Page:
REPORT LAUNCH

Monitoring of the Trial of Abelino Chub

(Español)

In late April 2019, the American Bar Association (ABA) Center for Human Rights[1] monitored criminal proceedings in Guatemala against indigenous land rights advocate Abelino Chub as part of the Clooney Foundation for Justice’s TrialWatch initiative.[2] Mr. Chub was charged with burning down trees and fields on a plantation operated by Cobra Investments, a banana and palm company located in the Izabal region of Guatemala. Cobra is a partner company of CXI S.A., which joined the proceedings as a private complainant.[3] While Mr. Chub was ultimately acquitted and the trial itself was largely compliant with fair trial standards, Mr. Chub’s unjustified pretrial detention constituted a gross violation of human rights and there are indicia that his prosecution was motivated by improper considerations.[4]

Mr. Chub languished in prison for over two years prior to trial despite a complete lack of justification for this delay, in contravention of the guarantees established by the International Covenant on Civil and Political Rights and the American Convention on Human Rights. Meanwhile, Mr. Chub was denied his right to judicial review of detention, again violating standards established by relevant instruments. As such, his detention can be categorized as prolonged arbitrary detention, a gross human rights violation.

Troublingly, it appears that Mr. Chub’s prosecution was based on improper motives; specifically, the goal of obstructing Mr. Chub’s advocacy regarding land rights. Immediately before his arrest, Mr. Chub was working on behalf of indigenous communities in Izabal to facilitate dialogue with state and private actors and assist in the reacquisition of land, some of which was claimed by CXI S.A (as mentioned above, the private complainant in the case).

Standards set by the European Court of Human Rights – which the Inter-American system regularly relies on in interpreting the American Convention – establish that the timing of arrest, the political climate, a lack of justification for state action, and the selective targeting of an individual are all indicia of abuse of process. In the present case, Mr. Chub’s arrest transpired in concurrence with his representation of indigenous communities fighting for their right to lands in CXI S.A.’s possession; there was a startling dearth of evidence supporting either Mr. Chub’s detention or prosecution; and Mr. Chub was singled out for prosecution amongst a group of 40 individuals who allegedly participated in the burning of Cobra’s trees and fields. As such, the case raises concerns that Mr. Chub was charged not because of reasonable suspicion that he had committed a crime but to prevent his advocacy on behalf of his community.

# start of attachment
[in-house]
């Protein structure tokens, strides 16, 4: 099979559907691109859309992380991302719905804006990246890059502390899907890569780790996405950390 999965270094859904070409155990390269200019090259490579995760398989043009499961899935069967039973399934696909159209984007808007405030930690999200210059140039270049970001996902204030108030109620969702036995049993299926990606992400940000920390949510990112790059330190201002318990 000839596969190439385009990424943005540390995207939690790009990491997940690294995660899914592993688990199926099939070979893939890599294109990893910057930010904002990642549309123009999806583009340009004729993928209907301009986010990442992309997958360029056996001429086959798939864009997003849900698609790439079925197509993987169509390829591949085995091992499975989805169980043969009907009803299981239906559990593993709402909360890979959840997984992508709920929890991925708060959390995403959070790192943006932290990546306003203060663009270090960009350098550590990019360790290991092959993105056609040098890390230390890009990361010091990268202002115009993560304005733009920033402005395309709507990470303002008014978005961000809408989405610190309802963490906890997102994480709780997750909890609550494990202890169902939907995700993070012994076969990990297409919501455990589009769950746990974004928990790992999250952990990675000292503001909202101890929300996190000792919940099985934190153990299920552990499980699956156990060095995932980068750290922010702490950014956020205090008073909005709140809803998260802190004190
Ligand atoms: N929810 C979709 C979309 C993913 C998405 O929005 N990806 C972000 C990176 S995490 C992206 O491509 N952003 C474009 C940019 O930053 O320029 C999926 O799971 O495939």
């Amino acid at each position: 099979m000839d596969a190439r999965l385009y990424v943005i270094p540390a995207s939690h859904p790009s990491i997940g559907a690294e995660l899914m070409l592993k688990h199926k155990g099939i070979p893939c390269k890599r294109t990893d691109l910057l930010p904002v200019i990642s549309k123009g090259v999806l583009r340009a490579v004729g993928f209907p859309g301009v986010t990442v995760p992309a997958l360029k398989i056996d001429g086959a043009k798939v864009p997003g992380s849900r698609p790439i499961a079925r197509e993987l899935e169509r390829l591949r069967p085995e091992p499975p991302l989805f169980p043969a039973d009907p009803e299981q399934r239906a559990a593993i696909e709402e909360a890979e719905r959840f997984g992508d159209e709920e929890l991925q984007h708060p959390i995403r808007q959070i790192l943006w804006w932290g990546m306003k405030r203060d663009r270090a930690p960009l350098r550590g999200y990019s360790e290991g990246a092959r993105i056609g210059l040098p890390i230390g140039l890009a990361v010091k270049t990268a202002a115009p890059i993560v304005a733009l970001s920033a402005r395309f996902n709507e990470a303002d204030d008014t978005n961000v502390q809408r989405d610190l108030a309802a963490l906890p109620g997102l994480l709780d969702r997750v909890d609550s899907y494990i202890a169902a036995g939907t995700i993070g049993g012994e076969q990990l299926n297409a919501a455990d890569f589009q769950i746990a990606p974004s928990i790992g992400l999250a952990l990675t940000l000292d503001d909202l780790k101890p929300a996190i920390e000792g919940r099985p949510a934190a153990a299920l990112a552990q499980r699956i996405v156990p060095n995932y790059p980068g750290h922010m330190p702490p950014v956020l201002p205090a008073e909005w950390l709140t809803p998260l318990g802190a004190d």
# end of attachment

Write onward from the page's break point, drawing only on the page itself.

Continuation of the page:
View Full Report (English)

[1] With more than 400,000 members, the American Bar Association is one of the largest voluntary professional membership organizations in the world. As the national voice of the legal profession, the ABA works to improve the administration of justice, promotes programs that assist lawyers and judges in their work, accredits law schools, provides continuing legal education, and works to build public understanding around the world of the importance of the rule of law. The ABA Center for Human Rights has monitored trials and provided pro bono assistance to at-risk human rights defenders in over 60 countries.

[2] The Center would like to thank the Clooney Foundation for Justice for providing funding for the monitoring of Mr. Chub’s case and the production of the report. The Center is also grateful to all those who provided valuable information about the trial and helped with the observation mission.

[3] Pursuant to Guatemala’s Criminal Procedure Code, private parties may join in the prosecution of a criminal case as querellante adhesivos, or joint complainants. At trial, the monitor noted that defense counsel referred to CXI S.A. and its partner company Cobra interchangeably. Public reports have listed Cobra as a second complainant. However, the indictment only refers to CXI S.A. and at trial the prosecutor only mentioned CXI S.A.

[4] Apart from the indictment, the Center did not have access to the case file. As such, all findings that follow are based on the indictment, the monitor’s notes, public reports, and communications with defense counsel.